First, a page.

A recent Ignite campaign titled “student choice initiative risks my” saw a total of 5000 hand-written student postcards delivered to the Ford government during the Feb. 4 student march at Queen’s Park to protest changes to the Ontario post-secondary education system.
Ignite president Monica Khosla transported the green and black postcards, which were created to challenge the decision to give students options to opt out of paying certain student fees.
A letter posted on the student organization’s website, explains that the Conservative government failed to recognize that students are using resources Ignite offers such as services, events and clubs.
“By not having student unions, you no longer have a voice,” says Khosla addressing the student body.
The Ford government announced several changes to universities and colleges across Ontario in January. They include reducing the cost of tuition by 10 per cent, changing the guidelines of OSAP and giving students choice in terms of student fees.
Maheen Nazim, the vice-president of Ignite representing the University of Guelph-Humber, says she appreciates the reduced tuition but is unsure about the other implications of these changes. This includes the uncertainty of mandatory fees.
Student fees allow for everyone to have the ability to use services available to them. “If I don’t use it someone else can,” says Nazim.
Ignite receives its funding solely from student fees, according to Nazim. She explains that full-time students paid $459.70 for all non-academic fees this year. A total of $163 of the student fees goes towards funding the student government.
She says Ignite is confident in their funding for the next year as they have budgeted two years in advance. However, they are concerned about the jeopardy of the amenities they offer.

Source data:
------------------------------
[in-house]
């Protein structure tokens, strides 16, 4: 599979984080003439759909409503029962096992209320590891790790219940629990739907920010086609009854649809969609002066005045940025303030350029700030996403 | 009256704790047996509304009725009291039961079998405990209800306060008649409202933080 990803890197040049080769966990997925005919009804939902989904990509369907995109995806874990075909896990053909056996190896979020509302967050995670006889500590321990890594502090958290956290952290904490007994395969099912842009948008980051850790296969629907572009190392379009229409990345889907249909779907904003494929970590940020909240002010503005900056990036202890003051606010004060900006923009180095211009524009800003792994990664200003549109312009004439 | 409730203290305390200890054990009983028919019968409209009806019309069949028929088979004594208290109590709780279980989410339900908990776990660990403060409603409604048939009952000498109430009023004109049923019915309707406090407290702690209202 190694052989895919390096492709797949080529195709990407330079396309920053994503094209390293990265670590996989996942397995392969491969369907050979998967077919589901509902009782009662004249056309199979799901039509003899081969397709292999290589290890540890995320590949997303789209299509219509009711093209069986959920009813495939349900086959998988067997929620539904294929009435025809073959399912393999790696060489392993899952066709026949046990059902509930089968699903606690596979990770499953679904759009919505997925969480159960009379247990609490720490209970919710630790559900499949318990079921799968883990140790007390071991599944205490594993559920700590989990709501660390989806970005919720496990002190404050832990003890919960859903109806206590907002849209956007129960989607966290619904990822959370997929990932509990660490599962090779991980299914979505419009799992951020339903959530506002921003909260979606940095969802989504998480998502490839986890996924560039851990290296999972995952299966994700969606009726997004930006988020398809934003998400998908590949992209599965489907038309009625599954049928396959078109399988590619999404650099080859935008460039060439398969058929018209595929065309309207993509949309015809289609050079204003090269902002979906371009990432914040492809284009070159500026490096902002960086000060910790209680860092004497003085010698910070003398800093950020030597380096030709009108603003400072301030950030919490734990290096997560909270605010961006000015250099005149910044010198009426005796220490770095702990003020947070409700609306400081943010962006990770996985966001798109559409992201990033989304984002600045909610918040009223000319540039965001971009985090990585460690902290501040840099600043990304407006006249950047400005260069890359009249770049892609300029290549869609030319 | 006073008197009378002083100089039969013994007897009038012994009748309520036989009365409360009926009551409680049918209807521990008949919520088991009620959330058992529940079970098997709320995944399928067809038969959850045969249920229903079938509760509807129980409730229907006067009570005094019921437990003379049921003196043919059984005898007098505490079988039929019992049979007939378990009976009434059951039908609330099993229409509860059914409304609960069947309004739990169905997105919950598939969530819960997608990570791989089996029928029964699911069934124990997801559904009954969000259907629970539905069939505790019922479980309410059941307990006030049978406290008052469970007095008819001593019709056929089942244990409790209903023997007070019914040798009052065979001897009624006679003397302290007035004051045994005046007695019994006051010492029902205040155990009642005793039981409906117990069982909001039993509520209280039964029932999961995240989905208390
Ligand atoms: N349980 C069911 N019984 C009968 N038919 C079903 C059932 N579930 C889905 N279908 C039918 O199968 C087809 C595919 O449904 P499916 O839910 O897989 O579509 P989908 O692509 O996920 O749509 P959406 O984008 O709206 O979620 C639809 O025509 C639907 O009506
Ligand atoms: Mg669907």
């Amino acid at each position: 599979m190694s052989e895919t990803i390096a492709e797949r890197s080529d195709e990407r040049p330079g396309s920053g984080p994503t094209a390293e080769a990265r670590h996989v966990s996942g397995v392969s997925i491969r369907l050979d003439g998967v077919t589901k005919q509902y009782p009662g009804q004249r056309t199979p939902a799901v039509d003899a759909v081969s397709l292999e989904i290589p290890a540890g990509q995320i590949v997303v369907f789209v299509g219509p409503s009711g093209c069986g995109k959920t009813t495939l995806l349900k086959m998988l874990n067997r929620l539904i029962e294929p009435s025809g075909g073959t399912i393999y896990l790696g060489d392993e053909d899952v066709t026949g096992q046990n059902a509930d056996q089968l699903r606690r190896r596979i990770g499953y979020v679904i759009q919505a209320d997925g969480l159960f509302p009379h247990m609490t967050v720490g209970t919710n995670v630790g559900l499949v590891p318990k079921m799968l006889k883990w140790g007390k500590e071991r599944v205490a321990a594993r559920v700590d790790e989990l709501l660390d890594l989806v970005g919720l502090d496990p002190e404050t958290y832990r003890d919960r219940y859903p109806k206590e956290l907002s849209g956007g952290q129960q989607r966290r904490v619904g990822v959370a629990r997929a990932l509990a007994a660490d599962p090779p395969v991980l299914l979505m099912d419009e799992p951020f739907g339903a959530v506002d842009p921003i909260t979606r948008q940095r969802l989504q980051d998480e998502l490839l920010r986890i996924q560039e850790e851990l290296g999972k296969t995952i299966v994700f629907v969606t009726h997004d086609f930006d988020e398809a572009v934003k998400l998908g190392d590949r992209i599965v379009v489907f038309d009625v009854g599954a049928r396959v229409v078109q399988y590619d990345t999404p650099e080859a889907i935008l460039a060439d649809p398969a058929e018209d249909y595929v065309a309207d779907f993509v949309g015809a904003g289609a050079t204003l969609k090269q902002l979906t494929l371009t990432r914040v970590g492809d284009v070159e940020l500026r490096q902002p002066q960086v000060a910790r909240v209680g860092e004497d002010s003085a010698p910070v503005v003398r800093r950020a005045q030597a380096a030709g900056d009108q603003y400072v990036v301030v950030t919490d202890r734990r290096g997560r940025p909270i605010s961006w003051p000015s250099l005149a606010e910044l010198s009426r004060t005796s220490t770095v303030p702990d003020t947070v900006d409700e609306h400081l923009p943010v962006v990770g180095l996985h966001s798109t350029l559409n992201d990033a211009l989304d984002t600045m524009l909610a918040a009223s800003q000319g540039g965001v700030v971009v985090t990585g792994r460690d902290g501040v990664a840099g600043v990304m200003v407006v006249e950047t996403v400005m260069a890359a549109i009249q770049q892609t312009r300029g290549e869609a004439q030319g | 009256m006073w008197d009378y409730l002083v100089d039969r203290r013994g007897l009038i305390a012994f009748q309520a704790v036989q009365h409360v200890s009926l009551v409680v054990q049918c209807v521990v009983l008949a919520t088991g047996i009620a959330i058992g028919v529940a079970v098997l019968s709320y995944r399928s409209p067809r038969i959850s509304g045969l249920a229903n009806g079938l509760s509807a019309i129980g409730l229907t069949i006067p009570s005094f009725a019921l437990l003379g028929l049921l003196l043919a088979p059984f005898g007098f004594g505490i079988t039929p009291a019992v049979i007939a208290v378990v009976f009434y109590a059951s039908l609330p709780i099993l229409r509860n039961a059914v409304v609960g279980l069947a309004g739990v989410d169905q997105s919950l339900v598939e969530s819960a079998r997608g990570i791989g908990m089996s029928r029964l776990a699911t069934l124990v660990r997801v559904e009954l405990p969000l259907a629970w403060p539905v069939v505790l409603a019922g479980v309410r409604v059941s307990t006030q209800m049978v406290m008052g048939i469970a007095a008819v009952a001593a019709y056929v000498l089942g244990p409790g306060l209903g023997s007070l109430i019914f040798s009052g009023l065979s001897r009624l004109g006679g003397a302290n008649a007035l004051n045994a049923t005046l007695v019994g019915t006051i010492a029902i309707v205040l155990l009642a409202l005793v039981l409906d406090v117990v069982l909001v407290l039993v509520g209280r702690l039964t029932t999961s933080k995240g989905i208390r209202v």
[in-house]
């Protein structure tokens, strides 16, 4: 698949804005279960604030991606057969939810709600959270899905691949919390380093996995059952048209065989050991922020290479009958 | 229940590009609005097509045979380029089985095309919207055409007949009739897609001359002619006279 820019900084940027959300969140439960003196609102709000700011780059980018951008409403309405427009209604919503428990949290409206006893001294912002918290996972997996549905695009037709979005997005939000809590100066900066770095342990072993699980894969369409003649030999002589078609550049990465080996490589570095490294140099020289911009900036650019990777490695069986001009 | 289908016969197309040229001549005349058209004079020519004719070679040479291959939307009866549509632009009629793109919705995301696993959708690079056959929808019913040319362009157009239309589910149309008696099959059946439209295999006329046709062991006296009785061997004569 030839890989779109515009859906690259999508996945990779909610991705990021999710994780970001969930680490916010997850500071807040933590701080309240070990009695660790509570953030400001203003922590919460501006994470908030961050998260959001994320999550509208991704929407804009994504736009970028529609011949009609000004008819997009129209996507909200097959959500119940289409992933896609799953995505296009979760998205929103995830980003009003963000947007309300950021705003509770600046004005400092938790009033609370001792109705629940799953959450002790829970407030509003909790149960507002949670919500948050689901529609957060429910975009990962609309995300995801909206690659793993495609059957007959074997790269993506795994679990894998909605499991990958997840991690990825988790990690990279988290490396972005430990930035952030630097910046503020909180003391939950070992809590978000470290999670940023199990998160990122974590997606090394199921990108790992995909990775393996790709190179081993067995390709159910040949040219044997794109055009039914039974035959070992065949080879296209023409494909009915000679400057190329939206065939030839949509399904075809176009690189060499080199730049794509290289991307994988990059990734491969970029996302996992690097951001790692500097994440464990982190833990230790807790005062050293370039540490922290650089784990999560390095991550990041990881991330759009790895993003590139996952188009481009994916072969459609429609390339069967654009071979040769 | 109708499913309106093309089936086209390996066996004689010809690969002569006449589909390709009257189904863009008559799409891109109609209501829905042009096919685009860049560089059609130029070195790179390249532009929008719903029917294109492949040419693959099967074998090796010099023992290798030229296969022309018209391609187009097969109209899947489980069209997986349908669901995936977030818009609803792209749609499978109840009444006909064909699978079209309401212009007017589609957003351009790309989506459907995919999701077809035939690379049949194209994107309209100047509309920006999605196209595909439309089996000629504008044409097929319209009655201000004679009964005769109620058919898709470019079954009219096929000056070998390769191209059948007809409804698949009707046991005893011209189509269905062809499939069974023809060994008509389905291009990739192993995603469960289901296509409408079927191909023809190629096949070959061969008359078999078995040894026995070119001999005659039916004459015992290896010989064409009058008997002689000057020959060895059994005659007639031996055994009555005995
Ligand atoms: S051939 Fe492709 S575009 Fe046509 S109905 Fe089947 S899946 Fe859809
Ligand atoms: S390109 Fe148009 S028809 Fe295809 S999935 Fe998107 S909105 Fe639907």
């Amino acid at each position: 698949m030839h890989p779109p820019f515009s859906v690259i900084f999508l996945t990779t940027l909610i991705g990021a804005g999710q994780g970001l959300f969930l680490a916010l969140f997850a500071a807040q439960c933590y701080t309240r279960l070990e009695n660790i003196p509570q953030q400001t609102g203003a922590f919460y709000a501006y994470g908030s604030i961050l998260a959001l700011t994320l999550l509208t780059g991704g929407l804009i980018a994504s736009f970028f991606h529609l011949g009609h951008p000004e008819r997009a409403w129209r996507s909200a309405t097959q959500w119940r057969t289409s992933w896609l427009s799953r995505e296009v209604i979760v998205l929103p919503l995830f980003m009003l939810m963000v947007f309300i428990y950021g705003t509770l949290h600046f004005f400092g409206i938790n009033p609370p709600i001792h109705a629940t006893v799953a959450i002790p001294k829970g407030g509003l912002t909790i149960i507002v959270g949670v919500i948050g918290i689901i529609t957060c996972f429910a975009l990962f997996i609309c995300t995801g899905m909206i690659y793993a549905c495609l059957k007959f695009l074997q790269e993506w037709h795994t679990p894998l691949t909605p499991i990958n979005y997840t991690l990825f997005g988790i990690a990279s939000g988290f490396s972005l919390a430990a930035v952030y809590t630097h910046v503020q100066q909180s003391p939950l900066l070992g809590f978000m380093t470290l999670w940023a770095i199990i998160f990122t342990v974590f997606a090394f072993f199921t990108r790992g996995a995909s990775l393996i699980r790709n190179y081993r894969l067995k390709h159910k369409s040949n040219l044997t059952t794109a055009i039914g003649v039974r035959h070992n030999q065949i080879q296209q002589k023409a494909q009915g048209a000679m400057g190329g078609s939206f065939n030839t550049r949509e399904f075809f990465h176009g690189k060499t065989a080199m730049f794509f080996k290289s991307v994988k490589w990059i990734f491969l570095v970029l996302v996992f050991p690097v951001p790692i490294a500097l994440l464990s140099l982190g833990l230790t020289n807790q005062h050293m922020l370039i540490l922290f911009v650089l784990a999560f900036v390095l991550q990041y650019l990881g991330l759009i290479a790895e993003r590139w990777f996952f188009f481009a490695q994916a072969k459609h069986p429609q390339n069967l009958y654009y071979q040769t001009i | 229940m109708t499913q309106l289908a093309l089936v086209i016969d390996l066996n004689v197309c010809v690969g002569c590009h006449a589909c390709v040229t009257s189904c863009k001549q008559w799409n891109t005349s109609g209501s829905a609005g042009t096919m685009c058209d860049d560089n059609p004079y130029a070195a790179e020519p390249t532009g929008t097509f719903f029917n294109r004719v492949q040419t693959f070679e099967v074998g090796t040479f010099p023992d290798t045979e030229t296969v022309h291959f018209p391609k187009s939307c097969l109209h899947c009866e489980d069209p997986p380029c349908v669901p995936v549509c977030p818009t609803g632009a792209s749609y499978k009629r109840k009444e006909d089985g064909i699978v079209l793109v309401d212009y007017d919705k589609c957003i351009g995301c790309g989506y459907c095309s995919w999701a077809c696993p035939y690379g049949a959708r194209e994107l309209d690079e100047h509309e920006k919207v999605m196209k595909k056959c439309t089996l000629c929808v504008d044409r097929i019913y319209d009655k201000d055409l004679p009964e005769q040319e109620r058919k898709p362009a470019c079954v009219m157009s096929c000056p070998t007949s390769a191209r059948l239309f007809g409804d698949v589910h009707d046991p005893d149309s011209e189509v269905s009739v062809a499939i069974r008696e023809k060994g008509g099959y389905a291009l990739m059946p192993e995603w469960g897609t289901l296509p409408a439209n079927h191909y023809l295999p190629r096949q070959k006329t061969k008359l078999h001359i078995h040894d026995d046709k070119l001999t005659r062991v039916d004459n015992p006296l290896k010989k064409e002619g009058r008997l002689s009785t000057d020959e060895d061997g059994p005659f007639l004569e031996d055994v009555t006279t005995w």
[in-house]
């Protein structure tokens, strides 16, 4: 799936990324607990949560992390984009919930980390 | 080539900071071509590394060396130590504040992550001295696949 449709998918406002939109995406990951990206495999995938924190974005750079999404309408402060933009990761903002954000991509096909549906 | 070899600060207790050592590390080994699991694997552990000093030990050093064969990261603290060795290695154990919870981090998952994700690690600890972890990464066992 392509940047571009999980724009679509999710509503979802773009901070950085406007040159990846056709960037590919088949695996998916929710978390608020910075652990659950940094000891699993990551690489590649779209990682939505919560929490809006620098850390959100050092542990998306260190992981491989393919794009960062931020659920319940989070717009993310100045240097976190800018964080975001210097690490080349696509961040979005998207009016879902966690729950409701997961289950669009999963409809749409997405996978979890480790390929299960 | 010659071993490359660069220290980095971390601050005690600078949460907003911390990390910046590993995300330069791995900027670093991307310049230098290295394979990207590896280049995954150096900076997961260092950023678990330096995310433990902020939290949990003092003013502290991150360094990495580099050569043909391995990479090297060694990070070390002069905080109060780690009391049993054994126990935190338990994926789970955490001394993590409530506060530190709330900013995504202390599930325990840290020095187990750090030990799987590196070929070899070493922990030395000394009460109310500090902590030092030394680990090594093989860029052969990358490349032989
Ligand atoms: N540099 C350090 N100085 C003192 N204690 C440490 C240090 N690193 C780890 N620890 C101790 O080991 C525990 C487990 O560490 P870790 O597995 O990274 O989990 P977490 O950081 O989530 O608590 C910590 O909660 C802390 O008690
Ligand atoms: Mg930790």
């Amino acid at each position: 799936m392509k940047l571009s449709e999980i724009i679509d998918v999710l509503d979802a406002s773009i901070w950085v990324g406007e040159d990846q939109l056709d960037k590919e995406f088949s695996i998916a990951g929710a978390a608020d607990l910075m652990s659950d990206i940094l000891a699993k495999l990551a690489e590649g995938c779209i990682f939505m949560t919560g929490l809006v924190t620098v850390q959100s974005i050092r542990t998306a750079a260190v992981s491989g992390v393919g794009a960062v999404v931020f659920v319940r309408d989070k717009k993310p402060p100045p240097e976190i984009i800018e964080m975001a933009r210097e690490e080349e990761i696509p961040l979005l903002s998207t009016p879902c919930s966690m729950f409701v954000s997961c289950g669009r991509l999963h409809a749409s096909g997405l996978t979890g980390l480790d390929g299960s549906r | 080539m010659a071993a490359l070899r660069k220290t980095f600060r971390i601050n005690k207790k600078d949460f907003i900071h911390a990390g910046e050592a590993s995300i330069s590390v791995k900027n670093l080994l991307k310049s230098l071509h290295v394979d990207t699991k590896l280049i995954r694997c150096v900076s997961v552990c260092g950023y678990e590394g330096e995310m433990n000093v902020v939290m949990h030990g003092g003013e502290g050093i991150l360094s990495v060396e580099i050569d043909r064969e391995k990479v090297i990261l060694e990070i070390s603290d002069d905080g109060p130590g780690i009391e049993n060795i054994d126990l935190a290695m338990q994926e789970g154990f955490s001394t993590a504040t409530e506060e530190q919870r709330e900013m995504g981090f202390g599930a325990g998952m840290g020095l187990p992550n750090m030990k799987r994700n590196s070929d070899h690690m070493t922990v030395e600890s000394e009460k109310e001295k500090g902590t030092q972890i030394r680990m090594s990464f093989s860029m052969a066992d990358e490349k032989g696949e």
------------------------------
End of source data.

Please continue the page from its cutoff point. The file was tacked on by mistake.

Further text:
“We don’t want to compromise services,” explains Nazim.
Conservative Northumberland-Peterborough South MPP David Piccini says allowing students to only pay for the services they use is part of “putting students first.”
The parliamentary assistant to the minister of training, colleges and universities concedes much is still unknown about how student choice will be incorporated into the 2019 fall semester. But Piccini says students will pay the “percentage of the pot they choose to opt into.”
According to Piccini, the fees may be bundled into certain categories such as “sports and athletics” and “culture and arts.” Health and safety fees are non-negotiable.
Currently, there is no list available of what fees students will be able to opt in and out of.
Vice-provost and chief academic officer of Guelph-Humber John Walsh explains universities and colleges are involved in “technical meetings” with the ministry to get the definitive list of mandatory student fees.
Walsh says opting out of student fees is more complex than the 10 per cent tuition cut also being imposed in the 2019 academic year as “different programs have different auxiliary fees.”
This still raises questions regarding whether fees such as Ignite’s health and dental insurance plan would be included in this list of non-negotiable fees. Nazim is also unsure of what falls under these categories of compulsory and non-compulsory fees.
“It’s very tough being a student,” says Nazim, who helped encourage students to sign Ignite postcards. “It feels unfair.”